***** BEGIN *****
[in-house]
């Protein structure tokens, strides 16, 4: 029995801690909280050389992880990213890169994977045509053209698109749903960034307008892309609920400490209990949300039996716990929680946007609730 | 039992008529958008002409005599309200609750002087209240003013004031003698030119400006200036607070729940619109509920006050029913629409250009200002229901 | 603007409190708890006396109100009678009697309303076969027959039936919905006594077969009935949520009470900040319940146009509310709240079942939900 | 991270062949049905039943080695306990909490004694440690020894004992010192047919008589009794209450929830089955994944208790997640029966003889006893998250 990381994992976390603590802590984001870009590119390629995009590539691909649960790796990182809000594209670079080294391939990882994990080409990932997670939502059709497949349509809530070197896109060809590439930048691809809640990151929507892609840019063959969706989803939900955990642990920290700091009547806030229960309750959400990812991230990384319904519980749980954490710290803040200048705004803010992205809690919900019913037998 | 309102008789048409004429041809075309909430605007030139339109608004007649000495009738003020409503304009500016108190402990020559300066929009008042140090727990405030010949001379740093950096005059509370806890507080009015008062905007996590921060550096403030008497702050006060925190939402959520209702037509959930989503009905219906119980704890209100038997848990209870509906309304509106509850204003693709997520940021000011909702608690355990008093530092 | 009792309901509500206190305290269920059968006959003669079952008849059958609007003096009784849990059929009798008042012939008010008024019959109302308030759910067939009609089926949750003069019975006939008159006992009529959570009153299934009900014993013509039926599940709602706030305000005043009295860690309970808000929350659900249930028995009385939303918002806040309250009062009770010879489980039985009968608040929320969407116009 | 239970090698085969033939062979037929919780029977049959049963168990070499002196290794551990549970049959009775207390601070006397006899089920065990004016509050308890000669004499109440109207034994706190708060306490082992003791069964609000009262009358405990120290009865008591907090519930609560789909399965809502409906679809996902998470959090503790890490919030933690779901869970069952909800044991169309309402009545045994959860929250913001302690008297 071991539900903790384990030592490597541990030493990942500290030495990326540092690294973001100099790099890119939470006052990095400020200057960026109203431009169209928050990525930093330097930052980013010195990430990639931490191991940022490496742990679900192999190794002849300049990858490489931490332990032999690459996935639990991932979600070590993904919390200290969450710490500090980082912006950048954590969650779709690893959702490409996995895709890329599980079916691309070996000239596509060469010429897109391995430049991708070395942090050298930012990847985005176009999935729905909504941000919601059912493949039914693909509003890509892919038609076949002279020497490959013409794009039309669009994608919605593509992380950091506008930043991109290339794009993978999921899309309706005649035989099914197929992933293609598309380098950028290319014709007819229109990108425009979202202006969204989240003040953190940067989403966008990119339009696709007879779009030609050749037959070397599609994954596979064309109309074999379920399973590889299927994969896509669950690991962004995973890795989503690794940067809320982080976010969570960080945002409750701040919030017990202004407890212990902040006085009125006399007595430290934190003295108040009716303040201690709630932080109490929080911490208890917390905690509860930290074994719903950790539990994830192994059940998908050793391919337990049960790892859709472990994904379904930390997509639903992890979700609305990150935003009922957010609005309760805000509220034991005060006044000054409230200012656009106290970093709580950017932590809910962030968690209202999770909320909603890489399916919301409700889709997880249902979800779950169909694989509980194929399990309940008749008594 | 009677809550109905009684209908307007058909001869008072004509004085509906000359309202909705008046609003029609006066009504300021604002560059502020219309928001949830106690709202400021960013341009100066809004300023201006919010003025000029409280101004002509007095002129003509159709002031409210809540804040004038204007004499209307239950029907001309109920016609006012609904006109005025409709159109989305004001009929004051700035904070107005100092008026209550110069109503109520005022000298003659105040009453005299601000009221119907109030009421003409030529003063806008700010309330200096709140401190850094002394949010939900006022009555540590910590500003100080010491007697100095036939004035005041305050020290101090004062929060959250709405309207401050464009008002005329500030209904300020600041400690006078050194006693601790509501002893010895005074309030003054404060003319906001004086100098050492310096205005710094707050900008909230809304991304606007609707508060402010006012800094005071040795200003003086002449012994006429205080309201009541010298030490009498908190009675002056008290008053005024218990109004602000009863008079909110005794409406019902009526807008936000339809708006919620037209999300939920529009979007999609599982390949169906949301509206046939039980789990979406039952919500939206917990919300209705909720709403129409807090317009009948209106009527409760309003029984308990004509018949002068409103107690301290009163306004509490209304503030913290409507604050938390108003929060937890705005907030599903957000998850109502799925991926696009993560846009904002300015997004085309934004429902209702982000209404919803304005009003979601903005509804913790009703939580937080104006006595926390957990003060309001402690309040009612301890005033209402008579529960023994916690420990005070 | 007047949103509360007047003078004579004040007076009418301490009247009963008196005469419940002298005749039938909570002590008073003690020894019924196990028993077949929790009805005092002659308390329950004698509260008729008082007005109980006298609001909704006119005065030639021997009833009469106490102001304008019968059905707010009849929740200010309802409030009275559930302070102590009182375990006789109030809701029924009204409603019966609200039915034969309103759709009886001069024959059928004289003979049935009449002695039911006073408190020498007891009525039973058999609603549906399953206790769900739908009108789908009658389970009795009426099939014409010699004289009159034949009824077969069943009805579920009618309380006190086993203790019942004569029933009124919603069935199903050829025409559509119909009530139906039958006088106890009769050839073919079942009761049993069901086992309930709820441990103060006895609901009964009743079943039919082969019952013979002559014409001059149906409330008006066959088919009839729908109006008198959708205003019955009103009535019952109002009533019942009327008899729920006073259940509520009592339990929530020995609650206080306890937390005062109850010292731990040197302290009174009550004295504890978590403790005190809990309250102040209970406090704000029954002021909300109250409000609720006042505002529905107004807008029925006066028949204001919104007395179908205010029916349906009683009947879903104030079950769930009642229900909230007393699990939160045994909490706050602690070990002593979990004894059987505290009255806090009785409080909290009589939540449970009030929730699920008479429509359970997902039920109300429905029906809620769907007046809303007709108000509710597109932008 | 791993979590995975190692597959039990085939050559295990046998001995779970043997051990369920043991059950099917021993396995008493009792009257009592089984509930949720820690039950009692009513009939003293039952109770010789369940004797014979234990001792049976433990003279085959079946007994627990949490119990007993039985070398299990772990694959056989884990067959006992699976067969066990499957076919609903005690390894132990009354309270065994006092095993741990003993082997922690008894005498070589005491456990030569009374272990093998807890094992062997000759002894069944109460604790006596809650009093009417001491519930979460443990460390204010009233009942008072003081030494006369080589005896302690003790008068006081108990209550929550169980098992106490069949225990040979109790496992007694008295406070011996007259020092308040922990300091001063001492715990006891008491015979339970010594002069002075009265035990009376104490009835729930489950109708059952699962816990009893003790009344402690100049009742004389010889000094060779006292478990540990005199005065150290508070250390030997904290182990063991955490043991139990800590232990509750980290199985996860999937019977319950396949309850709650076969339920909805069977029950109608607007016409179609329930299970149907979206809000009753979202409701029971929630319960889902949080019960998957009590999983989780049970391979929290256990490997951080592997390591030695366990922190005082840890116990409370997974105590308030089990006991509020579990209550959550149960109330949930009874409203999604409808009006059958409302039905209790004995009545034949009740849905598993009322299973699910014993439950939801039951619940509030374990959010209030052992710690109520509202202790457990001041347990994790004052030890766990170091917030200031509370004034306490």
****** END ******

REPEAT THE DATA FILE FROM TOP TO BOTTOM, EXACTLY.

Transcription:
[in-house]
């Protein structure tokens, strides 16, 4: 029995801690909280050389992880990213890169994977045509053209698109749903960034307008892309609920400490209990949300039996716990929680946007609730 | 039992008529958008002409005599309200609750002087209240003013004031003698030119400006200036607070729940619109509920006050029913629409250009200002229901 | 603007409190708890006396109100009678009697309303076969027959039936919905006594077969009935949520009470900040319940146009509310709240079942939900 | 991270062949049905039943080695306990909490004694440690020894004992010192047919008589009794209450929830089955994944208790997640029966003889006893998250 990381994992976390603590802590984001870009590119390629995009590539691909649960790796990182809000594209670079080294391939990882994990080409990932997670939502059709497949349509809530070197896109060809590439930048691809809640990151929507892609840019063959969706989803939900955990642990920290700091009547806030229960309750959400990812991230990384319904519980749980954490710290803040200048705004803010992205809690919900019913037998 | 309102008789048409004429041809075309909430605007030139339109608004007649000495009738003020409503304009500016108190402990020559300066929009008042140090727990405030010949001379740093950096005059509370806890507080009015008062905007996590921060550096403030008497702050006060925190939402959520209702037509959930989503009905219906119980704890209100038997848990209870509906309304509106509850204003693709997520940021000011909702608690355990008093530092 | 009792309901509500206190305290269920059968006959003669079952008849059958609007003096009784849990059929009798008042012939008010008024019959109302308030759910067939009609089926949750003069019975006939008159006992009529959570009153299934009900014993013509039926599940709602706030305000005043009295860690309970808000929350659900249930028995009385939303918002806040309250009062009770010879489980039985009968608040929320969407116009 | 239970090698085969033939062979037929919780029977049959049963168990070499002196290794551990549970049959009775207390601070006397006899089920065990004016509050308890000669004499109440109207034994706190708060306490082992003791069964609000009262009358405990120290009865008591907090519930609560789909399965809502409906679809996902998470959090503790890490919030933690779901869970069952909800044991169309309402009545045994959860929250913001302690008297 071991539900903790384990030592490597541990030493990942500290030495990326540092690294973001100099790099890119939470006052990095400020200057960026109203431009169209928050990525930093330097930052980013010195990430990639931490191991940022490496742990679900192999190794002849300049990858490489931490332990032999690459996935639990991932979600070590993904919390200290969450710490500090980082912006950048954590969650779709690893959702490409996995895709890329599980079916691309070996000239596509060469010429897109391995430049991708070395942090050298930012990847985005176009999935729905909504941000919601059912493949039914693909509003890509892919038609076949002279020497490959013409794009039309669009994608919605593509992380950091506008930043991109290339794009993978999921899309309706005649035989099914197929992933293609598309380098950028290319014709007819229109990108425009979202202006969204989240003040953190940067989403966008990119339009696709007879779009030609050749037959070397599609994954596979064309109309074999379920399973590889299927994969896509669950690991962004995973890795989503690794940067809320982080976010969570960080945002409750701040919030017990202004407890212990902040006085009125006399007595430290934190003295108040009716303040201690709630932080109490929080911490208890917390905690509860930290074994719903950790539990994830192994059940998908050793391919337990049960790892859709472990994904379904930390997509639903992890979700609305990150935003009922957010609005309760805000509220034991005060006044000054409230200012656009106290970093709580950017932590809910962030968690209202999770909320909603890489399916919301409700889709997880249902979800779950169909694989509980194929399990309940008749008594 | 009677809550109905009684209908307007058909001869008072004509004085509906000359309202909705008046609003029609006066009504300021604002560059502020219309928001949830106690709202400021960013341009100066809004300023201006919010003025000029409280101004002509007095002129003509159709002031409210809540804040004038204007004499209307239950029907001309109920016609006012609904006109005025409709159109989305004001009929004051700035904070107005100092008026209550110069109503109520005022000298003659105040009453005299601000009221119907109030009421003409030529003063806008700010309330200096709140401190850094002394949010939900006022009555540590910590500003100080010491007697100095036939004035005041305050020290101090004062929060959250709405309207401050464009008002005329500030209904300020600041400690006078050194006693601790509501002893010895005074309030003054404060003319906001004086100098050492310096205005710094707050900008909230809304991304606007609707508060402010006012800094005071040795200003003086002449012994006429205080309201009541010298030490009498908190009675002056008290008053005024218990109004602000009863008079909110005794409406019902009526807008936000339809708006919620037209999300939920529009979007999609599982390949169906949301509206046939039980789990979406039952919500939206917990919300209705909720709403129409807090317009009948209106009527409760309003029984308990004509018949002068409103107690301290009163306004509490209304503030913290409507604050938390108003929060937890705005907030599903957000998850109502799925991926696009993560846009904002300015997004085309934004429902209702982000209404919803304005009003979601903005509804913790009703939580937080104006006595926390957990003060309001402690309040009612301890005033209402008579529960023994916690420990005070 | 007047949103509360007047003078004579004040007076009418301490009247009963008196005469419940002298005749039938909570002590008073003690020894019924196990028993077949929790009805005092002659308390329950004698509260008729008082007005109980006298609001909704006119005065030639021997009833009469106490102001304008019968059905707010009849929740200010309802409030009275559930302070102590009182375990006789109030809701029924009204409603019966609200039915034969309103759709009886001069024959059928004289003979049935009449002695039911006073408190020498007891009525039973058999609603549906399953206790769900739908009108789908009658389970009795009426099939014409010699004289009159034949009824077969069943009805579920009618309380006190086993203790019942004569029933009124919603069935199903050829025409559509119909009530139906039958006088106890009769050839073919079942009761049993069901086992309930709820441990103060006895609901009964009743079943039919082969019952013979002559014409001059149906409330008006066959088919009839729908109006008198959708205003019955009103009535019952109002009533019942009327008899729920006073259940509520009592339990929530020995609650206080306890937390005062109850010292731990040197302290009174009550004295504890978590403790005190809990309250102040209970406090704000029954002021909300109250409000609720006042505002529905107004807008029925006066028949204001919104007395179908205010029916349906009683009947879903104030079950769930009642229900909230007393699990939160045994909490706050602690070990002593979990004894059987505290009255806090009785409080909290009589939540449970009030929730699920008479429509359970997902039920109300429905029906809620769907007046809303007709108000509710597109932008 | 791993979590995975190692597959039990085939050559295990046998001995779970043997051990369920043991059950099917021993396995008493009792009257009592089984509930949720820690039950009692009513009939003293039952109770010789369940004797014979234990001792049976433990003279085959079946007994627990949490119990007993039985070398299990772990694959056989884990067959006992699976067969066990499957076919609903005690390894132990009354309270065994006092095993741990003993082997922690008894005498070589005491456990030569009374272990093998807890094992062997000759002894069944109460604790006596809650009093009417001491519930979460443990460390204010009233009942008072003081030494006369080589005896302690003790008068006081108990209550929550169980098992106490069949225990040979109790496992007694008295406070011996007259020092308040922990300091001063001492715990006891008491015979339970010594002069002075009265035990009376104490009835729930489950109708059952699962816990009893003790009344402690100049009742004389010889000094060779006292478990540990005199005065150290508070250390030997904290182990063991955490043991139990800590232990509750980290199985996860999937019977319950396949309850709650076969339920909805069977029950109608607007016409179609329930299970149907979206809000009753979202409701029971929630319960889902949080019960998957009590999983989780049970391979929290256990490997951080592997390591030695366990922190005082840890116990409370997974105590308030089990006991509020579990209550959550149960109330949930009874409203999604409808009006059958409302039905209790004995009545034949009740849905598993009322299973699910014993439950939801039951619940509030374990959010209030052992710690109520509202202790457990001041347990994790004052030890766990170091917030200031509370004034306490």